The jury was getting ready to come in on Arthur Rhodes. The word around the Baltimore Orioles front office was that the club's top left-handed pitching prospect would need a year at the Class AAA level to further his baseball education.
Rhodes may well start the 1992 season with the Rochester Red Wings, but he is beginning to grow into his place in the club's pitching future.
He turned in the longest performance of his brief major-league career yesterday, pitching a strong 6 2/3 innings in the Orioles' 4-3 victory over the Cleveland Indians at Memorial Stadium.
"We're definitely seeing some growth," manager John Oates said. "We've talked to Arthur. He knows he has nothing to lose. He's here getting experience that can only be good for him."
Rhodes survived a shaky start to scatter five hits and strike out eight, but left with the game tied in the seventh inning and was not eligible for the decision. The Orioles won the game on a 200-foot sacrifice fly by Cal Ripken in the eighth, the decision going to reliever Mark Williamson (4-5) and the save to Gregg Olson.
No matter. The Orioles aren't interested in Rhodes' win-loss record, which remained at 0-2. The object is experience, and he appears to be benefiting from it.
"Today was so much better than the last one, I don't want to get too excited about it," Oates said. "In his first start, I saw outstanding velocity. Then, against Toronto, I don't think he had near the same velocity. I thought that was the poorest outing of the five. I saw growth in Minnesota. He gave up two runs in the second inning and came back to get them 1-2-3. It's been a thing where he's starting to get more comfortable.
"I see a little Pete Harnisch in him. When Pete got here, he could walk four guys in a row, no problem. With Arthur, we're seeing more and more command."
In Rhodes' previous start, he gave up only one earned run against the New York Yankees, but failed to break the 12-out barrier for the fourth consecutive time. This time, he surrendered a three-run homer to Albert Belle with one out in the first inning and then gave up just three additional hits over his remaining 6 1/3 innings.
The turnabout was attributed to a suggestion from catcher Chris Hoiles, who deduced from the rotation of Rhodes' breaking ball that he was gripping the ball too tightly.
"Chris and I talked about it," Rhodes said. "He said I was holding it too tight. When I made that adjustment, then everything started to fall in place."
Designated hitter Sam Horn helped keep Rhodes in the gam with a two-run homer off Indians starter Eric King in the first inning. It was Horn's 21st home run of the year, and it was `D another indication that he doesn't want to sit around the last few weeks of the season watching the Orioles youth movement take hold.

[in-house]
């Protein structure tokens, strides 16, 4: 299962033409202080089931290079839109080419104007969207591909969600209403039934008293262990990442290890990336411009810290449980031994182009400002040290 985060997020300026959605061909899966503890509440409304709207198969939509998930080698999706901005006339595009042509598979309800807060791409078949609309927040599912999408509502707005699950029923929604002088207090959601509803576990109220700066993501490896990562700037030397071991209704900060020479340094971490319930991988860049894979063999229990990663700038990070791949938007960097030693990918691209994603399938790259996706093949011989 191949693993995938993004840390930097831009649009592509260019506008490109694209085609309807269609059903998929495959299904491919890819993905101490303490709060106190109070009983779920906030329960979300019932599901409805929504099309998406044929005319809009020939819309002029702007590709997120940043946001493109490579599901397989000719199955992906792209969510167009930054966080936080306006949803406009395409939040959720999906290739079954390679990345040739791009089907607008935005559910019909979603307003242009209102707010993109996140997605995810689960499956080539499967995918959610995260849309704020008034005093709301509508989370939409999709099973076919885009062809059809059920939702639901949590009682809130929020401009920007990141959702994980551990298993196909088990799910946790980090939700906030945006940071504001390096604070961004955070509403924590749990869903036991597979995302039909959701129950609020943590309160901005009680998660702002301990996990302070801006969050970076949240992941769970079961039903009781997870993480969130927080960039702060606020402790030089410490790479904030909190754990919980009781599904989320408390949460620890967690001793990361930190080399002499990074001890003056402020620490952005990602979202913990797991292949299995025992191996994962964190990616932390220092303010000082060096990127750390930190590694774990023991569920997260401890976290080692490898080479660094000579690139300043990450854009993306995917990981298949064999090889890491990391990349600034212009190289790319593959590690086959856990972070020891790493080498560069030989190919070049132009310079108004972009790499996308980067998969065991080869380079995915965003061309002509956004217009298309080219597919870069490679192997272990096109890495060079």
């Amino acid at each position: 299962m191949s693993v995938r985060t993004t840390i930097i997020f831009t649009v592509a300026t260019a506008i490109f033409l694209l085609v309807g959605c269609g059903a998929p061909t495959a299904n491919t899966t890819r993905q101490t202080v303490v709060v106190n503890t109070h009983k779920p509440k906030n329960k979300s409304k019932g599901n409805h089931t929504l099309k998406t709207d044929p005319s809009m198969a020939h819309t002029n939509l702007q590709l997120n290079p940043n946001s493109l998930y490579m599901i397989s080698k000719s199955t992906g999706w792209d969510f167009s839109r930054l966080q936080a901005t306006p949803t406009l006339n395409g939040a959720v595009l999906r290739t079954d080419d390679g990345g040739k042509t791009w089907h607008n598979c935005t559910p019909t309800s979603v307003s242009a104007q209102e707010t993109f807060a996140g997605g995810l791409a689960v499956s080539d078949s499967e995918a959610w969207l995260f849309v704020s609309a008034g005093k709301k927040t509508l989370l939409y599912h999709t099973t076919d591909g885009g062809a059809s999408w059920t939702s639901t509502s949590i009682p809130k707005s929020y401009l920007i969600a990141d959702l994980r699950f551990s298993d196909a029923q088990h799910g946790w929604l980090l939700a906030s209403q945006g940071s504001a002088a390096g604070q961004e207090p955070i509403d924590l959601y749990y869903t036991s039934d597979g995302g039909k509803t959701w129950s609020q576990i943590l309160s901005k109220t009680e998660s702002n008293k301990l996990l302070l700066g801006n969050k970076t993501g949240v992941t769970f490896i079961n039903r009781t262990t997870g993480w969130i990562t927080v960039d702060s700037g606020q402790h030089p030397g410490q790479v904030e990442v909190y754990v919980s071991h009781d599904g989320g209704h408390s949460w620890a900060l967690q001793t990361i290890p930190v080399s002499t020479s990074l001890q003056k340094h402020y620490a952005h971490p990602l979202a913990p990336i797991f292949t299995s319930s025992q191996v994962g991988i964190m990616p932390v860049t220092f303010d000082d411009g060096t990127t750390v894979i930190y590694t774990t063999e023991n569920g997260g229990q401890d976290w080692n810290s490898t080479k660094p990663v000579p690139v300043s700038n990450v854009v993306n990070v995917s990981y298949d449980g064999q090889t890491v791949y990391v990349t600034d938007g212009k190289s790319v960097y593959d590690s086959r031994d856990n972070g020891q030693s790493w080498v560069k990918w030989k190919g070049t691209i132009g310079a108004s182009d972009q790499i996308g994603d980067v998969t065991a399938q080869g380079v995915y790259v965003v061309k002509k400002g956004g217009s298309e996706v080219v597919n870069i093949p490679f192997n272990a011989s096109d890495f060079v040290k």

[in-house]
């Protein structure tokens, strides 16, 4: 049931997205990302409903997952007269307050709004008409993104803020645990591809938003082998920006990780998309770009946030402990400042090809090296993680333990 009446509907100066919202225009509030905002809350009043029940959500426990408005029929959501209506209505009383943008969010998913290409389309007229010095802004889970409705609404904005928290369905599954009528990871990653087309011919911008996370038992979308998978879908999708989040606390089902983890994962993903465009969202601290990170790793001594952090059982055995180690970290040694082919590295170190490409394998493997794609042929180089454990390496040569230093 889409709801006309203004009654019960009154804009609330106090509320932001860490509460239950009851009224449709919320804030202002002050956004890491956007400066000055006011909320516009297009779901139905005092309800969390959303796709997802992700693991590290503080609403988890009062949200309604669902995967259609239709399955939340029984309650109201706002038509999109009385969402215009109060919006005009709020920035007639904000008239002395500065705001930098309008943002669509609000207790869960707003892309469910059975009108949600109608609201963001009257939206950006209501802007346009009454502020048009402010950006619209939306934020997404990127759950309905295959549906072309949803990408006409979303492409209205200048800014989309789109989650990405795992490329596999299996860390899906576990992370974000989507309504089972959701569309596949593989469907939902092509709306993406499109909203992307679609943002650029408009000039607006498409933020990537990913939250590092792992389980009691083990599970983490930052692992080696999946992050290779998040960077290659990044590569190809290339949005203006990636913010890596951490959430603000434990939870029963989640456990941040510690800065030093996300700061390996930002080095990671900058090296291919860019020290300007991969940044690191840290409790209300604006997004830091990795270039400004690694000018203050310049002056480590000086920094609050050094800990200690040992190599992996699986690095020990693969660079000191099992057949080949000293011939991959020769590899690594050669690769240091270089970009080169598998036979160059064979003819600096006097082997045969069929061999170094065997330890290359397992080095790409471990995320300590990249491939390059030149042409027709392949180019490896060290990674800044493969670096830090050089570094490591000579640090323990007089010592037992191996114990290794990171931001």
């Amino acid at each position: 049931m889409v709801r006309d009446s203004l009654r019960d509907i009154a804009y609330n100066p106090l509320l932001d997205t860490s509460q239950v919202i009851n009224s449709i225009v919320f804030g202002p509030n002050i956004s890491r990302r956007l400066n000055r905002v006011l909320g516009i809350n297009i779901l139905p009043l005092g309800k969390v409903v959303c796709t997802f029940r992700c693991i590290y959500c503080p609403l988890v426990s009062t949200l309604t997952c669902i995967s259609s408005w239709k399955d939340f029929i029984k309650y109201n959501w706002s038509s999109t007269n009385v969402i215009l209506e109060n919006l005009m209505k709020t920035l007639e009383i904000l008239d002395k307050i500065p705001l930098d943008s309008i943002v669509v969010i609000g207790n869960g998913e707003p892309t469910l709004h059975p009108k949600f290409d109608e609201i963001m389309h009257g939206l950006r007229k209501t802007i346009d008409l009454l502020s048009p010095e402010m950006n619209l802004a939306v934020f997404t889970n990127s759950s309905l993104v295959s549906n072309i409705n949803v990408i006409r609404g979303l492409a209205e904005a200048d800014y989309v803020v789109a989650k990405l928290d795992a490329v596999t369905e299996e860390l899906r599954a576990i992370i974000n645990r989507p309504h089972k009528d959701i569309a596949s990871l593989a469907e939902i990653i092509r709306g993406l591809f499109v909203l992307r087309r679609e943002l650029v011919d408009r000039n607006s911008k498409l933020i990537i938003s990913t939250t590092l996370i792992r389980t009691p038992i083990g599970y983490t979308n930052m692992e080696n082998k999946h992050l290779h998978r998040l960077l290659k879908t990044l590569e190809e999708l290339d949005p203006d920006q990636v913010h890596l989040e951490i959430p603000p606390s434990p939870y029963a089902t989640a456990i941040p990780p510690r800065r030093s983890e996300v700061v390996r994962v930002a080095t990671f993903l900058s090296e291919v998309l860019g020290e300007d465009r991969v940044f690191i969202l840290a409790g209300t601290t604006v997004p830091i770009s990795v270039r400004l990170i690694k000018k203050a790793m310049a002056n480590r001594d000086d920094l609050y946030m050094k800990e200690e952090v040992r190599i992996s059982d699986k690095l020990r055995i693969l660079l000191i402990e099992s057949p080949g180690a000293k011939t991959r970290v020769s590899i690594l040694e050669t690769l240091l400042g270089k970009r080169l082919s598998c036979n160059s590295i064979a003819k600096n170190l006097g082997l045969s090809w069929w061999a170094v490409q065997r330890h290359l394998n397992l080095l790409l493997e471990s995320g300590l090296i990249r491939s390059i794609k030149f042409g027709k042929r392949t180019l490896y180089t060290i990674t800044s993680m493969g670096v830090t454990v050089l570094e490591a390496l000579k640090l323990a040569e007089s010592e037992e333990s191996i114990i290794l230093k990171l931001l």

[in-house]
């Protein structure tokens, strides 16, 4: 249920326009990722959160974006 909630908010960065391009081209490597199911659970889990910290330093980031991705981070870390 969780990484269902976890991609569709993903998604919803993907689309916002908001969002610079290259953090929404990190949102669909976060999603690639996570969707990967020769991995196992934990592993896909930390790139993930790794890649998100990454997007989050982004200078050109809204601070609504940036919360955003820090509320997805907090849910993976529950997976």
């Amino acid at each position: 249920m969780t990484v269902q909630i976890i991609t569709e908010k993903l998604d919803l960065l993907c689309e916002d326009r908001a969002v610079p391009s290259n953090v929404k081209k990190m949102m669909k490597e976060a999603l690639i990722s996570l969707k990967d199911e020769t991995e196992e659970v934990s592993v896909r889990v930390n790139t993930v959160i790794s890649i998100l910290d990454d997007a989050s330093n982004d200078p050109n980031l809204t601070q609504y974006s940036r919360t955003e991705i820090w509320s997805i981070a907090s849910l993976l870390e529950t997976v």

Horn was doing just that until he forced his way back into the lineup with a couple of home runs against the Kansas City Royals a weekend earlier. He ended up with five home runs and 11 RBI during the 10-game homestand. The Orioles won six of the 10 games, but they were 4-1 in the games in which Horn homered.
"I'm just trying to stay focused and make the most of the opportunity," Horn said. "I'm thinking that every at-bat I get, I want to make it an important one. I'm trying to concentrate on a certain zone and I've been successful."
Rhodes hurt himself with a walk in the first inning, but he managed to collect himself after Belle's home run. That, in itself, an indication that he is growing as a major-league pitcher.
"I told myself to settle down," he said. "I said to myself, 'You can still throw strikes.' And I did. This is a big relief because the first few starts weren't that good."
The Orioles tied the game in the fifth inning, but not without a little help from the Cleveland bullpen. King compounded an error by third baseman Jim Thome with a pair of walks to load the bases, persuading manager Mike Hargrove to go to rookie relief pitcher Garland Kiser.
Bad idea. Kiser hit Joe Orsulak with a pitch to force home the tying run.
Give the Orioles credit for forcing the action in the eighth, though there was room to wonder why Mike Devereaux tagged up on a very shallow fly ball by Ripken.
Devereaux and Orsulak had opened the inning with back-to-back singles off reliever Willie Blair, leaving runners at the corners with no one out. Center fielder Wayne Kirby had to come a long way to catch the ball on the run, but his momentum was taking him toward the plate.
The throw was a few feet up the line and Devereaux managed to slide in front of catcher Joel Skinner, who retreated behind the third-base line to take the one hop throw. If Skinner had played the short hop in front of the plate, he probably would have had time to apply the tag.
But with no one out, why did the Orioles even take the chance?
"I think you have to look at the situation Kirby was in," Devereaux said. "He had backed up on the ball and he was running in. It would have been hard to make a perfect throw, so Senior [third-base coach Cal Ripken Sr.] didn't put up the stop sign. It would have been different if he was waiting under the ball."
Site: Fenway Park, Boston
Red Sox starter: Tom Bolton (8-7, 4.67)
Orioles starter: Mike Mussina (3-4, 3.71)
Radio: WBAL (1090 AM), WTOP (1500 AM)
TV: Channels 2, 20